Steve King, a partner in Emergent Research and a regular contributor to SmallBusiness.com rounds up, and breaks down, some recent news about machine learning and extreme data crunching designed to find hidden patterns that may provide business insight and advice.
Intuit’s expands use of machine learning into smart machines, business advice
ZDNet’s recent article, “Intuit Plans Big Digital Expansion Into Small Business Markets With Apps and Big Data,” covers the use of machine learning and big data to develop algorithms and “smart machines” that provide business advice.
“Intuit is planning a major expansion of its online Quickbooks business group into a machine learning advice and services platform for creating, managing, and operating all types of small businesses. Intuit has extensive data from millions of small businesses due to their enormous base of cloud customers.”
This provides Intuit a treasure trove of data to develop machine learning based advisory services.
Machine learning to help business managers make faster, more efficient decisions
Intuit’s not the only company working on these types of services. The Big 3 strategy consulting firm McKinsey has an entire division–McKinsey Solutions–devoted to using big data and machine learning to help their clients make faster and more effective business decisions. And, of course, IBM is betting a big part of their future on Watson, a generalized machine learning system that they are using to provide advice in a wide variety of business and scientific fields.
In the long run machines may even take on high level activities like corporate strategy. The Harvard Business Review’s Designing the Machines That Will Design Strategy suggests one day there may even be a chief strategy robot, which they call the integrated strategy machine.
An integrated strategy machine is the collection of resources, both technological and human, that act in concert to develop and execute business strategies.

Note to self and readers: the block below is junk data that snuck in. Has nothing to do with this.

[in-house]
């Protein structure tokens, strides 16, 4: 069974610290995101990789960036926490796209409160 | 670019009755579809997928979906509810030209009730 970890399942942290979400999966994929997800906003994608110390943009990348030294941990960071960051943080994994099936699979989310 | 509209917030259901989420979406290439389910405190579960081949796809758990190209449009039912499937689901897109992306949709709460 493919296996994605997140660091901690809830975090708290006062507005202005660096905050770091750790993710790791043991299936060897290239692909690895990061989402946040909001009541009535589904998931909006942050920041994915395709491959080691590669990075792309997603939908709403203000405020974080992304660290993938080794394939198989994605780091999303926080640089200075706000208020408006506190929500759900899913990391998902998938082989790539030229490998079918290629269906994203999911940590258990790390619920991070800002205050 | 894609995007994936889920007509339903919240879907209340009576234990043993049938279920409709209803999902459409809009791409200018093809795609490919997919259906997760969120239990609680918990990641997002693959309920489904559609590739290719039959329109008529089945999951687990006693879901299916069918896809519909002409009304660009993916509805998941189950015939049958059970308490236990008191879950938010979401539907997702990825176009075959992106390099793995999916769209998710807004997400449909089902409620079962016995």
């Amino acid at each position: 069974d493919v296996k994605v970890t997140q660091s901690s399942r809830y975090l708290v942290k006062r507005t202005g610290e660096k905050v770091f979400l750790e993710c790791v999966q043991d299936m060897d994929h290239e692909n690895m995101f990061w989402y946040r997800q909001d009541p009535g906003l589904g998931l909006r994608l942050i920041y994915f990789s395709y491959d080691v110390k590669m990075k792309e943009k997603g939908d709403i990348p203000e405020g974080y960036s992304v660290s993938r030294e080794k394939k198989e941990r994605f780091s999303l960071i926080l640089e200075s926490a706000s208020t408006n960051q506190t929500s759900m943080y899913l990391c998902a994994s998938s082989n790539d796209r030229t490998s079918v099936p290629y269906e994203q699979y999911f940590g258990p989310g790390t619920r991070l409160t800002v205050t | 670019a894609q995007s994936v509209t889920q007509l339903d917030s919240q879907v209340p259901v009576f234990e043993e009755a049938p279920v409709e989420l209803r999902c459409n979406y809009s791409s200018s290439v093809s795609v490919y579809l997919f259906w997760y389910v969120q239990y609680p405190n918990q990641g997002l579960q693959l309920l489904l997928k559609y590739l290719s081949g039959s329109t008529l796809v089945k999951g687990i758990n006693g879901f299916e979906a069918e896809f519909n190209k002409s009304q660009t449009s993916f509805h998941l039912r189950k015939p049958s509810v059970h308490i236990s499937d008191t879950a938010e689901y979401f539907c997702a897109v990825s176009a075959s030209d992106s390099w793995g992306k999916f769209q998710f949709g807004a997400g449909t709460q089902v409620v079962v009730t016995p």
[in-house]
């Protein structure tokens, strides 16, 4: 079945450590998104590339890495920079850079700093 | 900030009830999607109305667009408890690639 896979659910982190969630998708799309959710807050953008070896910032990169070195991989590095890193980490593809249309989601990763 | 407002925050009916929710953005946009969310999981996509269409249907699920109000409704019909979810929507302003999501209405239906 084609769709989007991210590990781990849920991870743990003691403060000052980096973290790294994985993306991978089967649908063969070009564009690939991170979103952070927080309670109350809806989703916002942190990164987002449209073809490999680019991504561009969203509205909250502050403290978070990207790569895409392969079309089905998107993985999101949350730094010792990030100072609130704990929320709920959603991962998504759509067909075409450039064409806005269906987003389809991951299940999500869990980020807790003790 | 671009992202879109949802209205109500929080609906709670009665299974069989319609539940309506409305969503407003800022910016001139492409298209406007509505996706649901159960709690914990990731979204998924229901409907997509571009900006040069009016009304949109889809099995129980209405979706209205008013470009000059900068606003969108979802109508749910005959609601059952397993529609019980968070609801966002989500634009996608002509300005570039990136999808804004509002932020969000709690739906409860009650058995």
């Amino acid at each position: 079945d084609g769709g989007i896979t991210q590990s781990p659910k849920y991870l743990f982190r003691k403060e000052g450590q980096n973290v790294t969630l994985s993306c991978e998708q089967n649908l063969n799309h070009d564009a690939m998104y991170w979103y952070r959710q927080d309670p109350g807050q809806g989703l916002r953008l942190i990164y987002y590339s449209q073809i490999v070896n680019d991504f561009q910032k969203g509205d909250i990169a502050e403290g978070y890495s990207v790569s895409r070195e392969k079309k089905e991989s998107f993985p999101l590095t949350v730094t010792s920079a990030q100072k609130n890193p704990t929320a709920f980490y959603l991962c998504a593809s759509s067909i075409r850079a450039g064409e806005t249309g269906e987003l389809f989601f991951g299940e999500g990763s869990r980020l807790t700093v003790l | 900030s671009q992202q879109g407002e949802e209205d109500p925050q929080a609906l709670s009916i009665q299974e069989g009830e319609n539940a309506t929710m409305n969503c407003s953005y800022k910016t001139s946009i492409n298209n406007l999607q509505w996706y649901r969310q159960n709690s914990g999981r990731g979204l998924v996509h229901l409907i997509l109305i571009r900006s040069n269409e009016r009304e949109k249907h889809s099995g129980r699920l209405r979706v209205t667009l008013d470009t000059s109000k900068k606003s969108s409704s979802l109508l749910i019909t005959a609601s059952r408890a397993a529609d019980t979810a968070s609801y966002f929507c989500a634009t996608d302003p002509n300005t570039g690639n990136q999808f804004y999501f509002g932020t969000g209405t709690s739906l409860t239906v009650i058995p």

The good news is they continue to see a role for humans–at least for awhile. Human beings are still unique in our capacity to think outside the immediate scope of a task or a problem and to deal with ambiguity.
Machines are good at executing a well-defined task or solving a well-defined problem, but they can’t think beyond the specified context. Nor can they pose new questions, invent answers beyond what’s being asked, or reframe or connect the problem to a different challenge they’ve previously faced.
The Rise of the Strategy Machines
“The Rise of the Strategy Machines,” from the MIT Sloan Management Review, covers much of the same ground as the HBR article. They too see a continuing role for humans.
Big-picture thinking is one capability at which humans are still–and will continue to be for some time–better than computers…There is a level of sense-making that only a human strategist is capable of (at least for now).
It seems pretty clear that there are tasks where machines are better than humans. There are also tasks where humans are better than machines. But in most cases humans using machines are the best solution
So I agree with Star Trek’s Spock, who said:
“Computers make excellent and efficient servants,
but I have no wish to serve under them.”
Star Trek, Season 2, Episode 24
“The Ultimate Computer,” 1968
Disclosure | Intuit is an Emergent Research client.
VIA | A version of this article first appeared in Emergent Research’s Small Business Labs.
Thinkstock, Wikimedia Commons